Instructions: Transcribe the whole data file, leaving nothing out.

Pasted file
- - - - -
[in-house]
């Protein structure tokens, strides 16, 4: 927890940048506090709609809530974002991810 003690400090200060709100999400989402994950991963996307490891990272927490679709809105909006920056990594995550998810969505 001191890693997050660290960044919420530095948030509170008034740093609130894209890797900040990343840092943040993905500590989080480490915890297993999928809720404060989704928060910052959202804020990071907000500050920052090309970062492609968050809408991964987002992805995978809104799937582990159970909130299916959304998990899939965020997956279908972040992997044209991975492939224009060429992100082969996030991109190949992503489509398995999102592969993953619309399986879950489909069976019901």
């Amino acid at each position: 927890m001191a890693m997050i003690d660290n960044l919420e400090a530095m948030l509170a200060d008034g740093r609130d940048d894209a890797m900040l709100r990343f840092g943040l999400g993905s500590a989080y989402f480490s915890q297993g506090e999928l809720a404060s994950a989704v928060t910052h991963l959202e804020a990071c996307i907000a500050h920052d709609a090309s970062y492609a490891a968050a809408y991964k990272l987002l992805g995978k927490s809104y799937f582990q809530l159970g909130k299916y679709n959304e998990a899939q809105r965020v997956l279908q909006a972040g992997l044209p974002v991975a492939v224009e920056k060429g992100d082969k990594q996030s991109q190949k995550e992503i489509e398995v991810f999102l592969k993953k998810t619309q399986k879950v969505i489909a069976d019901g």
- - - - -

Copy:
[in-house]
């Protein structure tokens, strides 16, 4: 927890940048506090709609809530974002991810 003690400090200060709100999400989402994950991963996307490891990272927490679709809105909006920056990594995550998810969505 001191890693997050660290960044919420530095948030509170008034740093609130894209890797900040990343840092943040993905500590989080480490915890297993999928809720404060989704928060910052959202804020990071907000500050920052090309970062492609968050809408991964987002992805995978809104799937582990159970909130299916959304998990899939965020997956279908972040992997044209991975492939224009060429992100082969996030991109190949992503489509398995999102592969993953619309399986879950489909069976019901």
């Amino acid at each position: 927890m001191a890693m997050i003690d660290n960044l919420e400090a530095m948030l509170a200060d008034g740093r609130d940048d894209a890797m900040l709100r990343f840092g943040l999400g993905s500590a989080y989402f480490s915890q297993g506090e999928l809720a404060s994950a989704v928060t910052h991963l959202e804020a990071c996307i907000a500050h920052d709609a090309s970062y492609a490891a968050a809408y991964k990272l987002l992805g995978k927490s809104y799937f582990q809530l159970g909130k299916y679709n959304e998990a899939q809105r965020v997956l279908q909006a972040g992997l044209p974002v991975a492939v224009e920056k060429g992100d082969k990594q996030s991109q190949k995550e992503i489509e398995v991810f999102l592969k993953k998810t619309q399986k879950v969505i489909a069976d019901g």